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Meet The Creators

  • Educator Jill Dash
  • Director David Price
  • Script Editor Alex Gendler
  • Composer Stephen LaRosa
  • Sound Designer Stephen LaRosa
  • Associate Producer Jessica Ruby
  • Content Producer Gerta Xhelo
  • Editorial Producer Alex Rosenthal
  • Narrator Matt Kaplan


Additional Resources for you to Explore
The Odyssey is one of several ancient epic poems that are inextricably woven into the fabric of ancient culture. Stories from this poem and The Iliad helped form Greek identity, patriotism, and nationalism, and inspired works of art and theatre. That it was originally sung by bards to huge crowds not only aided in spreading the stories but gave audiences shared cultural experience. Though we have similar events today, like movies, concerts, and sporting events, it may be difficult for us to imagine what it was like to sit on cold marble benches for hours while listening to our favorite stories. The episodes of The Odyssey taught audiences about their own religion and customs, the importance of family loyalty, and Greek military accomplishments, as well as practices of people outside the Greek world (like the Cyclops). From Homer’s poems, ancient Greeks were reminded what it meant to be, in a word, Greek.

Many years after Homer’s time, ancient Romans were given their own epic poem that could teach or remind them the virtuous traits of being Roman: The Aeneid by Vergil. Like Homer, Vergil utilized a particular poetic rhythm called dactylic hexameter throughout his nearly 10,000 lines of poetry. However, The Aeneid was a written epic and not sung or performed like The Iliad and The Odyssey, and was composed in Latin at the behest of the then-emperor Augustus Caesar. The Aeneid likewise tells the story of a hero, supported by many members of the pantheon, returning from the Trojan War. The poem begins with the same epic convention as Homer’s poem does, the invocation of a Muse to sing to him about the hero of the story–this time, Aeneas rather than Odysseus. Though in some ways it feels like a “spin-off” of The Odyssey, Vergil’s poem does not simply recast the story of The Odyssey with Trojan counterparts. Rather, the story follows the Trojan hero Aeneas across the Mediterranean in search of a new place to call home and to found a city. Along the way, his encounters are similar to Odysseus’, and at one point he even recounts the story of Ulysses (Latin for Odysseus) creating the Trojan Horse, the clever trick that undid the Trojan army and led to the Greek victory. His idea was to present a gift to the Trojans, a peace offering in the form of a large, wooden horse. The Trojans were so beguiled by this gift that they took it into their city walls without question, assuming the Greeks’ surrender. Inside the horse, however, were Ulysses and his men, who sacked the city as soon as the foolish Trojans went to sleep. The plan worked, and not only did the Greeks win the war because of this, the world got the fun proverb “Beware of Greeks bearing gifts.”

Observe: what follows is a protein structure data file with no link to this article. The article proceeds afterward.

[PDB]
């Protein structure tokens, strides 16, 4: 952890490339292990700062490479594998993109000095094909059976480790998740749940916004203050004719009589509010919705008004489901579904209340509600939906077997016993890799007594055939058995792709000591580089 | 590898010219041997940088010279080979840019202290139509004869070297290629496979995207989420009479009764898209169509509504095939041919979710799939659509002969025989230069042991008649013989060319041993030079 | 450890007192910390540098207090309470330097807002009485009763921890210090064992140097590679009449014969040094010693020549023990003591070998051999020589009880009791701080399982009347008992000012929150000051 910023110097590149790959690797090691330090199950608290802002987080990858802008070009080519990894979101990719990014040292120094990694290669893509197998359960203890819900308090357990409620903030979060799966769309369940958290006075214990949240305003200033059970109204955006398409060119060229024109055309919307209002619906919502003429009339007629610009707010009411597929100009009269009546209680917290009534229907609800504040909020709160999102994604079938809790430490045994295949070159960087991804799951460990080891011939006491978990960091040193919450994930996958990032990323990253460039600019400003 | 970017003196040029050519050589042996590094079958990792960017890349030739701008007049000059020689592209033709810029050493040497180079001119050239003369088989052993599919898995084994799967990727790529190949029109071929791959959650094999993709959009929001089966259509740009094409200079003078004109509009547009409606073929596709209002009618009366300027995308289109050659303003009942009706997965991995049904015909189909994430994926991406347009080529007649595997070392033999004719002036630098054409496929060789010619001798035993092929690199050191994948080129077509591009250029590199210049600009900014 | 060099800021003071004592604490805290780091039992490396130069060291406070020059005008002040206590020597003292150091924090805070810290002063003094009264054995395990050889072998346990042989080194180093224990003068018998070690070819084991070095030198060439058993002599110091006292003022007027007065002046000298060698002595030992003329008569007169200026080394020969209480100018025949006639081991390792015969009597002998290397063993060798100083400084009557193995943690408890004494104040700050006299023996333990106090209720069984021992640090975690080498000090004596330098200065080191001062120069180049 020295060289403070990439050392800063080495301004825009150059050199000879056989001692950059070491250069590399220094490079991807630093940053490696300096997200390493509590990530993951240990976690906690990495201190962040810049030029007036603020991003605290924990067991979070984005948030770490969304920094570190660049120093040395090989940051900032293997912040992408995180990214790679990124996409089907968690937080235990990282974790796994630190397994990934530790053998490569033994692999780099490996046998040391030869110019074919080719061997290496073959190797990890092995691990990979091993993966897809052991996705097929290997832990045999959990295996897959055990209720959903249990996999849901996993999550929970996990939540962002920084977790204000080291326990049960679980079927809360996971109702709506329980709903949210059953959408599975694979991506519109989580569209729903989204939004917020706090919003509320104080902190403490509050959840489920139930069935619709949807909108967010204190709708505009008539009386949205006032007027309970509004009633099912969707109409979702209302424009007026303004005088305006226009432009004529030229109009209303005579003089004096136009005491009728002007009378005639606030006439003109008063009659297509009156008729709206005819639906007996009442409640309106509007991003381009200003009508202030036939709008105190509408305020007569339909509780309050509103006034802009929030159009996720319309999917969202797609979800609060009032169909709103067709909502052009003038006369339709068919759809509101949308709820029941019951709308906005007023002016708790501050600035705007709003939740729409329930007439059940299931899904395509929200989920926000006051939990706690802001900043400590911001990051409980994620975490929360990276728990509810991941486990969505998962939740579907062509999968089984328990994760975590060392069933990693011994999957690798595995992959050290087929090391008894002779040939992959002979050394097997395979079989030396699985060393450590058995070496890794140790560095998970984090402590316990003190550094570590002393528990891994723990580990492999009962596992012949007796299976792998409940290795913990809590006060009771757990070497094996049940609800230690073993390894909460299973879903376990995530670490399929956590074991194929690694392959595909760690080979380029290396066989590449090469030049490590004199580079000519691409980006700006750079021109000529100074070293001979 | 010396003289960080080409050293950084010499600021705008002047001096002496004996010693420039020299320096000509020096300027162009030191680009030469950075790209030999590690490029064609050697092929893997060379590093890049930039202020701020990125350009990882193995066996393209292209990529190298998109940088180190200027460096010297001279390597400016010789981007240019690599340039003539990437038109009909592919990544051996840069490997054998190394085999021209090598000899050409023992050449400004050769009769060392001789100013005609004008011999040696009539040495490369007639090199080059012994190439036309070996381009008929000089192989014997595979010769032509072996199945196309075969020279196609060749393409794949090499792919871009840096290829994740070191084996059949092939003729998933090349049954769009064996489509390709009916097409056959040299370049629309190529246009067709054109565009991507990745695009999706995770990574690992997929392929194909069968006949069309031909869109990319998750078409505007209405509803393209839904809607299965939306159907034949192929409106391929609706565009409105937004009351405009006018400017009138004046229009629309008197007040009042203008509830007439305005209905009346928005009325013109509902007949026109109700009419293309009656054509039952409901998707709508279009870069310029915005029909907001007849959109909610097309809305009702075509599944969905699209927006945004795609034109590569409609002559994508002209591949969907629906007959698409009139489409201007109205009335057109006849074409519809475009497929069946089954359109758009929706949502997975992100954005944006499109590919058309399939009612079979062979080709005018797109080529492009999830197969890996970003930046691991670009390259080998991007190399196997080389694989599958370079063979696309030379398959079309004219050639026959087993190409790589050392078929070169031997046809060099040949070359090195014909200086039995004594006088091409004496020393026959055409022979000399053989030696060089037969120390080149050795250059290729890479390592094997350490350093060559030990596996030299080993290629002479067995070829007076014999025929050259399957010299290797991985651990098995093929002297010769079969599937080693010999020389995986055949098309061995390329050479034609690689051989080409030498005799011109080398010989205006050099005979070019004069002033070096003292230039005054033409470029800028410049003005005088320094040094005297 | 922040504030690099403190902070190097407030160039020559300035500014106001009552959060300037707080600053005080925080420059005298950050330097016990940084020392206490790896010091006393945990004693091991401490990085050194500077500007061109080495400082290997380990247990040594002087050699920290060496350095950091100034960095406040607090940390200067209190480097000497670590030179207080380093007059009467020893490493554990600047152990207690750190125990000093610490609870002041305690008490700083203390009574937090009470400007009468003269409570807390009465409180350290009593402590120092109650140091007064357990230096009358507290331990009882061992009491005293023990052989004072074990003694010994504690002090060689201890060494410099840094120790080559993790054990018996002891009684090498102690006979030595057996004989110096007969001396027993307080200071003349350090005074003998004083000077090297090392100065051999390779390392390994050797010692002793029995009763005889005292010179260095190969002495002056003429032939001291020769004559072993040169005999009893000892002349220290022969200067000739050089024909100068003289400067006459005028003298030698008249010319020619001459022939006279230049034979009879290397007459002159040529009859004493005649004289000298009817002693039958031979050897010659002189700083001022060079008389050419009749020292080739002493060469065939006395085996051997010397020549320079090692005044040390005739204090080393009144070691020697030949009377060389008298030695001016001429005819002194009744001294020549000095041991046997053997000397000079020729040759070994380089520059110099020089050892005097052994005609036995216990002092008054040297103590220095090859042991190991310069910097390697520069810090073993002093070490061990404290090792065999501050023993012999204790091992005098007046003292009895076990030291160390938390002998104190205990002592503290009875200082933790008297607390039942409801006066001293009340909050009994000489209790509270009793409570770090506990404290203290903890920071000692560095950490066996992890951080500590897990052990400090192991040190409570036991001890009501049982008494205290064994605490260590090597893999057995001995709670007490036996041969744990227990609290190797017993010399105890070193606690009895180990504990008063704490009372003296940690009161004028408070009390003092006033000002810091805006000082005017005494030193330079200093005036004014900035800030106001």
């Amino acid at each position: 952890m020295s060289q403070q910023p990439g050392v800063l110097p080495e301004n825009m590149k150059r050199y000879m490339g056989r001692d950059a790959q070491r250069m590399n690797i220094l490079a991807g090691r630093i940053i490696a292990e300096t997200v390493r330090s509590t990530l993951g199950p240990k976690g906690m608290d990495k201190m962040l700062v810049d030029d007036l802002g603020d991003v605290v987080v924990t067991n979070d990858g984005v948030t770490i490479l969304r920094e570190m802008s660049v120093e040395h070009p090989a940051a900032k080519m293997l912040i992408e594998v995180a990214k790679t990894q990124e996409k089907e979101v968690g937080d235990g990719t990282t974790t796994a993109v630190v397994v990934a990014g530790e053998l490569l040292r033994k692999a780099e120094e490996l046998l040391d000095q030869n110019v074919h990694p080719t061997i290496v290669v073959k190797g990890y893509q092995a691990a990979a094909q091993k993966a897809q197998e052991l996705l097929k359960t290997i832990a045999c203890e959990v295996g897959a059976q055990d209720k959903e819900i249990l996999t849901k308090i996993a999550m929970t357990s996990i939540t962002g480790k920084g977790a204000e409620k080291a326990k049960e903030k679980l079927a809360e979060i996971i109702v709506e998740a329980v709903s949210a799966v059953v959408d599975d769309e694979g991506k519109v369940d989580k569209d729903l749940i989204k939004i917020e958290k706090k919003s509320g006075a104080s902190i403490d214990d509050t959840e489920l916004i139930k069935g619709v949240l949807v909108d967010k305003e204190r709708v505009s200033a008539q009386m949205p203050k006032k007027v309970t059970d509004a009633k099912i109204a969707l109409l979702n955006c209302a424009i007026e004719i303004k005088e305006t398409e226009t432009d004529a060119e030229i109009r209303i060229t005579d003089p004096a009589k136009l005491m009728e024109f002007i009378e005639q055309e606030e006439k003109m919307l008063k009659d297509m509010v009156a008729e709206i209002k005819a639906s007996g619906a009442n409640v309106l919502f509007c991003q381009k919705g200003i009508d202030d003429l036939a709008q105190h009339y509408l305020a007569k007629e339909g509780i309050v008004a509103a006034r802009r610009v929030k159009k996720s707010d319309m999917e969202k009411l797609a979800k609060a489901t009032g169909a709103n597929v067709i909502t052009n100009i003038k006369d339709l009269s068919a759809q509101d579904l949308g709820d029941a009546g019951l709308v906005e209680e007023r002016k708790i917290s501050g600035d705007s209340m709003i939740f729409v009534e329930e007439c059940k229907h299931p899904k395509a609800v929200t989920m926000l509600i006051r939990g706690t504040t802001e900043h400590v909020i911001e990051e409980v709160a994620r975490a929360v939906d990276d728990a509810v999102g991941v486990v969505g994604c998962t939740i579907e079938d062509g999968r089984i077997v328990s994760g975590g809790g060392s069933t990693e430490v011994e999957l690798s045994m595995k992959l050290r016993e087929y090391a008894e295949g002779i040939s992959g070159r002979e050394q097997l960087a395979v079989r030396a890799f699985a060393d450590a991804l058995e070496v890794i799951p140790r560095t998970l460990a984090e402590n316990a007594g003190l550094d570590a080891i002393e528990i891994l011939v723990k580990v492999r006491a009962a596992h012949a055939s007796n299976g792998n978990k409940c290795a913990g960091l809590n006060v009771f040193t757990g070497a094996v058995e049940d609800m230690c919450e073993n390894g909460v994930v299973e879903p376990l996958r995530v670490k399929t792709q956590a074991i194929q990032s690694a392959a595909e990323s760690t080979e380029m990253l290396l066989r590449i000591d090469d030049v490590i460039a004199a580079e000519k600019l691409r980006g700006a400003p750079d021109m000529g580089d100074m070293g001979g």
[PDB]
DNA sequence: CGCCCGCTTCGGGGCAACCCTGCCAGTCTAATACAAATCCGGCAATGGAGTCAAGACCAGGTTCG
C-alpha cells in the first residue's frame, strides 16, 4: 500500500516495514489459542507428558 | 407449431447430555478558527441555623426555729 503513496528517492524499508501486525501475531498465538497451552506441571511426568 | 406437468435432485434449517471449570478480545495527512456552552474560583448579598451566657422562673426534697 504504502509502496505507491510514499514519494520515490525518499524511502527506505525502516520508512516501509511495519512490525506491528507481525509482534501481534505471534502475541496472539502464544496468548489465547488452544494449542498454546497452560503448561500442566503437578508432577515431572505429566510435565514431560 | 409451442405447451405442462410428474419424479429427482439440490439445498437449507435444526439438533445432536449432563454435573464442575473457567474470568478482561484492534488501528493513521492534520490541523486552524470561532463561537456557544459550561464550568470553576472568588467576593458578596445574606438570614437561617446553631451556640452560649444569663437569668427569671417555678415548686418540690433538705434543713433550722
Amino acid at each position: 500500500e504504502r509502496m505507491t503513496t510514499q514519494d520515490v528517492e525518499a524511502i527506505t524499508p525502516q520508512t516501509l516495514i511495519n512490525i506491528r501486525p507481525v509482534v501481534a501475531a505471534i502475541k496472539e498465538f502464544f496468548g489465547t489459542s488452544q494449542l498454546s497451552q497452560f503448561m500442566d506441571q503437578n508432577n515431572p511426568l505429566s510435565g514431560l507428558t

While we are certain that a city like Troy existed in what is now Turkey, scholars mostly agree that the legends of Odysseus and Aeneas were just that–legends. The Aeneid was for Roman audiences what The Odyssey was for the Greeks: tales of virtue, heroism, adventure, and cultural values that together helped bolster a national identity. Through the study of these poems, modern readers can glean a sense of who the ancient Romans and Greeks were, and what values and customs they held dear.